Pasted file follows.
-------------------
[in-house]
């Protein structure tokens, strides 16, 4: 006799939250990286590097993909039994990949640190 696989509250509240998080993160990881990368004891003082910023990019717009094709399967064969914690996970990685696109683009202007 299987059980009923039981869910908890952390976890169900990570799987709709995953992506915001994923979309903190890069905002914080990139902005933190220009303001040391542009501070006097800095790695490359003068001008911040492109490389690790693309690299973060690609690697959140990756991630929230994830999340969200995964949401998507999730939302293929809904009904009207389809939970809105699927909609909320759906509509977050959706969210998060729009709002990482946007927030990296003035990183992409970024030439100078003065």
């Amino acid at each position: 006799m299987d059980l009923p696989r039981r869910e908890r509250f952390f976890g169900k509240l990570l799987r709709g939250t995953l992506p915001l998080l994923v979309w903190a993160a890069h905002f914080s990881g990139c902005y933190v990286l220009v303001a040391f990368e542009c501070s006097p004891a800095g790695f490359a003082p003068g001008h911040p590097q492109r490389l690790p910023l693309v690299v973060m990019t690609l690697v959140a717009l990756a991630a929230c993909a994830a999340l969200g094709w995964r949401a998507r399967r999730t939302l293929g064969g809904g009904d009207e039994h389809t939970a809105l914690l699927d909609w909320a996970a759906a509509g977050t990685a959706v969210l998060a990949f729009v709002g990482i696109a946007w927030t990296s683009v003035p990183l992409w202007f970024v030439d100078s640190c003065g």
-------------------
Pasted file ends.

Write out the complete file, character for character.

[in-house]
């Protein structure tokens, strides 16, 4: 006799939250990286590097993909039994990949640190 696989509250509240998080993160990881990368004891003082910023990019717009094709399967064969914690996970990685696109683009202007 299987059980009923039981869910908890952390976890169900990570799987709709995953992506915001994923979309903190890069905002914080990139902005933190220009303001040391542009501070006097800095790695490359003068001008911040492109490389690790693309690299973060690609690697959140990756991630929230994830999340969200995964949401998507999730939302293929809904009904009207389809939970809105699927909609909320759906509509977050959706969210998060729009709002990482946007927030990296003035990183992409970024030439100078003065």
């Amino acid at each position: 006799m299987d059980l009923p696989r039981r869910e908890r509250f952390f976890g169900k509240l990570l799987r709709g939250t995953l992506p915001l998080l994923v979309w903190a993160a890069h905002f914080s990881g990139c902005y933190v990286l220009v303001a040391f990368e542009c501070s006097p004891a800095g790695f490359a003082p003068g001008h911040p590097q492109r490389l690790p910023l693309v690299v973060m990019t690609l690697v959140a717009l990756a991630a929230c993909a994830a999340l969200g094709w995964r949401a998507r399967r999730t939302l293929g064969g809904g009904d009207e039994h389809t939970a809105l914690l699927d909609w909320a996970a759906a509509g977050t990685a959706v969210l998060a990949f729009v709002g990482i696109a946007w927030t990296s683009v003035p990183l992409w202007f970024v030439d100078s640190c003065g």